on the on the MainMenu1 icon in the component tray at the bottom of the page will bring
it back.

To make the menu stick to the form, bring up the Stack form Properties window and
change Menu under the Window Style section. It should read (none), by clicking on the
down arrow you can change it to MainMenu1.
We are now finished with all of the object’s properties; you can change any of them to fit
your style. These are just the basics to get the program started. Colors, font, font sizes,
pictures, and positions are all optional according to your taste.

Click on the Debug menu, and then select Start. Your form will be compiled and an
instance of it will start running. It should look something like this:

Clicking on any of the buttons will have no consequence, but be patient, we will add the
code soon.

We are going to add two new forms to our program. Click Project, and then select Add
Windows Form. This will bring up a new window that displays the different templates.
Click on Windows Form and change the name to Definition.vb.

By clicking Open you will start with a blank form just like you had in the beginning of
this tutorial.

As usual the first thing you should do is rename the form. Changing the name to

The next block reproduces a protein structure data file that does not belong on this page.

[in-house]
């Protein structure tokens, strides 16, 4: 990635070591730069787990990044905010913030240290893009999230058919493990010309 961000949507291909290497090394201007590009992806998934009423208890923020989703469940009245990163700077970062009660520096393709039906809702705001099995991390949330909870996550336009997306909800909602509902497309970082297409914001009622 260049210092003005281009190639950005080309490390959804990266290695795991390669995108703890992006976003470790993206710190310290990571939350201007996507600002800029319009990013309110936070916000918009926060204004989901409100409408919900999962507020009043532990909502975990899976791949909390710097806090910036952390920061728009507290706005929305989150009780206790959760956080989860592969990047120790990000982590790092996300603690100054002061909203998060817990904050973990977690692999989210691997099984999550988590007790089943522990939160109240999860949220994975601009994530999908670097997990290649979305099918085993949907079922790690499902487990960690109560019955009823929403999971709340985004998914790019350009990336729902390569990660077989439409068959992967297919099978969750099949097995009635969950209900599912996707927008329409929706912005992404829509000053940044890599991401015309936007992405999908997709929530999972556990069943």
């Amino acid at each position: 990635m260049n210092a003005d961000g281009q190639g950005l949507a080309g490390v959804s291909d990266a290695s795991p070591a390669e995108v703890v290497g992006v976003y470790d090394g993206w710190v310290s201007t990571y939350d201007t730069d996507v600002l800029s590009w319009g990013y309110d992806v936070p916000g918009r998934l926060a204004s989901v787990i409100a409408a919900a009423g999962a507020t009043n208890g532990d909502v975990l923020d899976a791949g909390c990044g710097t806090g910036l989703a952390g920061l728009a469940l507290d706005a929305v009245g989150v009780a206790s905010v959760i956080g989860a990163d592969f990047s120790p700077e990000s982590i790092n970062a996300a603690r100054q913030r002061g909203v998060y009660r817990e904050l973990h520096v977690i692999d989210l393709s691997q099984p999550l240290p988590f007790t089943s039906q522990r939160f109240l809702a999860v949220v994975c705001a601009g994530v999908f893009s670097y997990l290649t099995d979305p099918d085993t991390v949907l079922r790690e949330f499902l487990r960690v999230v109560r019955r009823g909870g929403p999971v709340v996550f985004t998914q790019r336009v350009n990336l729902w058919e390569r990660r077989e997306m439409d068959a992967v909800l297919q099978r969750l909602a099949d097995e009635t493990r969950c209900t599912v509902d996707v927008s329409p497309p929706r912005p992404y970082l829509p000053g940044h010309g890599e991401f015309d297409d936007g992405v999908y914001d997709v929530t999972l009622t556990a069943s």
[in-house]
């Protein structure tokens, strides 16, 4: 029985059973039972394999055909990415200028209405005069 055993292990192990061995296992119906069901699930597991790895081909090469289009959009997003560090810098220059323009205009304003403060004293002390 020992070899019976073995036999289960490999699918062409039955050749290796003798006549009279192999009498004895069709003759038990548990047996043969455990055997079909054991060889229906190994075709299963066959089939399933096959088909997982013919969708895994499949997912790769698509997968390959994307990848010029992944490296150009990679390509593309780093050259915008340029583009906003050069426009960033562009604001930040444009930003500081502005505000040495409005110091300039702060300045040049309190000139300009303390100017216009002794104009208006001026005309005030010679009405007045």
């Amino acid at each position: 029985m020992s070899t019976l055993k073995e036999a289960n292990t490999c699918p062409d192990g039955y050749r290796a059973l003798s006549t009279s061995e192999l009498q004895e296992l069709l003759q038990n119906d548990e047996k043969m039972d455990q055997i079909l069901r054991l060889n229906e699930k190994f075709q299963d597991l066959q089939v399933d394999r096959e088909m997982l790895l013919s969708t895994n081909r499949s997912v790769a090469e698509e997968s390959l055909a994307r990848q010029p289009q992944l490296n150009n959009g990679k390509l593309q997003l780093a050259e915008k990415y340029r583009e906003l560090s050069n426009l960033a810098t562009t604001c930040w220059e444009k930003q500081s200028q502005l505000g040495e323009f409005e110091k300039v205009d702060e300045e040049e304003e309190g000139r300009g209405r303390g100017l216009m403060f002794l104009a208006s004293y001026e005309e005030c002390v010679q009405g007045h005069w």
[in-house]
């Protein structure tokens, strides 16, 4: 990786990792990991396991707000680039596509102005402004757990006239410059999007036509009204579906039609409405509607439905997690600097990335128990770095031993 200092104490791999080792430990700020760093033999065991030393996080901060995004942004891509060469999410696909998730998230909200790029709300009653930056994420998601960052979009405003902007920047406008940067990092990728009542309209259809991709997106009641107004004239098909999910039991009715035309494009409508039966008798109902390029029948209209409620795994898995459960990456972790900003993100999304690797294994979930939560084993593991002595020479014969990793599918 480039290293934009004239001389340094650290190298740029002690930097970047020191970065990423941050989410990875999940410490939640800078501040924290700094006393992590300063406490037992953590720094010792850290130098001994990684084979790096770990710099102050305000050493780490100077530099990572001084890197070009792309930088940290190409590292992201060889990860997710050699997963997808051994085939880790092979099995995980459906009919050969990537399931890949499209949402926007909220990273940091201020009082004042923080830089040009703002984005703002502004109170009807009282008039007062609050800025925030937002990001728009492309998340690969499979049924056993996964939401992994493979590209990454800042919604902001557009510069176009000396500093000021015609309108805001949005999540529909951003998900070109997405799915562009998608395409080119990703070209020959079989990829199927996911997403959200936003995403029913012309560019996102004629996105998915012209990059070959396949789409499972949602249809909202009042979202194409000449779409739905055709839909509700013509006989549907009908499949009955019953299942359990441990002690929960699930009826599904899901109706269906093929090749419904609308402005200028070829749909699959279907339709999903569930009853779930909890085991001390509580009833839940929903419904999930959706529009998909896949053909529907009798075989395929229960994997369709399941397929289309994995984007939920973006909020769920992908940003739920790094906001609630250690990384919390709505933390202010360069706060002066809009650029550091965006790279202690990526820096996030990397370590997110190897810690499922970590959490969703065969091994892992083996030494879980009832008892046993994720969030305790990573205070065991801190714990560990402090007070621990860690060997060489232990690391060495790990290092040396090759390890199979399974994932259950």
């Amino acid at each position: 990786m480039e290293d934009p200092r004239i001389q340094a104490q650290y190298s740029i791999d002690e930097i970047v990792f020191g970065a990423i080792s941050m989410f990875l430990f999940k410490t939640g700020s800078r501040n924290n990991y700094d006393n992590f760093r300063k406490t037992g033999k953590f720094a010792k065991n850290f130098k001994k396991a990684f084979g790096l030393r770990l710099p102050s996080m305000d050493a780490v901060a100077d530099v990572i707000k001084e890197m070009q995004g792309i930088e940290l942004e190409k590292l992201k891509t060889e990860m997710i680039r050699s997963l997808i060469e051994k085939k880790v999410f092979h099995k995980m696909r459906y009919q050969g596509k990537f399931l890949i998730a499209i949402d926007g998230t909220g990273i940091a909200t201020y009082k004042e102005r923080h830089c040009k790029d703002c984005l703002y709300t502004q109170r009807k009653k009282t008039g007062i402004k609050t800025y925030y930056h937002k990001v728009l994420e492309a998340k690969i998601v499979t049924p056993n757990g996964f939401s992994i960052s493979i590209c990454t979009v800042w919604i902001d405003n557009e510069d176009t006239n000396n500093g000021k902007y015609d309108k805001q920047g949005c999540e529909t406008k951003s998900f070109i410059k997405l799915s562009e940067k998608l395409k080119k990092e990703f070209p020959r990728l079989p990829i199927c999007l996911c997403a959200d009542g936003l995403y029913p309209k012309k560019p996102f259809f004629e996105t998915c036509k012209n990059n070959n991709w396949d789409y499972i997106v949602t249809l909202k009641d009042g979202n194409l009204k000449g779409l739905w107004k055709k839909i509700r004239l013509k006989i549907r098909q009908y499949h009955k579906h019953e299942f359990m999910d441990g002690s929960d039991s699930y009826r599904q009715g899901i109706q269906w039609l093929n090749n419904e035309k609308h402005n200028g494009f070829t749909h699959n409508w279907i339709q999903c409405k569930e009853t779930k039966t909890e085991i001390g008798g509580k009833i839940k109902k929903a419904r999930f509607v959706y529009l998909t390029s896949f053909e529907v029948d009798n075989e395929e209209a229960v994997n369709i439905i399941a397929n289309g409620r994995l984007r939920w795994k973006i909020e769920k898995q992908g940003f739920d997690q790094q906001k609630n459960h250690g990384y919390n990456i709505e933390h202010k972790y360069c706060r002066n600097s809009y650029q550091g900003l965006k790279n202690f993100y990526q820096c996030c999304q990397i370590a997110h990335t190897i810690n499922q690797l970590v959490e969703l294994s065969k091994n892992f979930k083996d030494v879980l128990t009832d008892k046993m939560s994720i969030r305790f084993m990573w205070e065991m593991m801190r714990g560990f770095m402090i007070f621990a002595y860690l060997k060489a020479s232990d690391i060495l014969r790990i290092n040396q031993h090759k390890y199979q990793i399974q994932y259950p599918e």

frmDefiniton will make the code we write later easier to read.

Note : When creating additional forms for this program you want to be sure to change
       the ControlBox property to false because we do not want the user to be able to
       click the ‘x’ in the upper right hand corner to exit the form. This is why we are
       providing an Exit button.

 Since these forms do not do anything other than display some text, we don’t want the
user to be able to minimize or maximize the window, so the properties MaximizeBox
and MinimizeBox should also be false. When the program is executed the upper right
hand controls will not be there.
  Another property that you need to be sure to change is the FormBorderStyle, which is
up in the Appearance Section. It needs to be set to any one of the fixed styles. This will
prevent the user from resizing the form by clicking and dragging.

Go ahead and do the same thing for the About This Program form.

Now that we have all the forms prepared, we need to add the underlying code. We will
first start with the About form and the Definition forms. To add code double click on the
object you would like to add code to. In this case we need to add code to the Exit
Buttons. So, go to the About form and double click on the Exit button. When you do this
a programming window should appear with a function all set up and ready to insert code


Private Sub cmdExit_Click(ByVal sender As System.Object, ByVal e As
                                        System.EventArgs) Handles cmdExit.Click

  Close()   ' unload the current form

End Sub


Private Sub cmdExit_Click(ByVal sender As System.Object, ByVal e As
                                        System.EventArgs) Handles cmdExit.Click)

  Close()   ' unload the current form

End Sub



Private Sub cmdExit_Click(ByVal sender As System.Object, ByVal e As
                                        System.EventArgs) Handles cmdExit.Click


End Sub
Now we need to add the code for the objects of the Stack form.

Public Index As Integer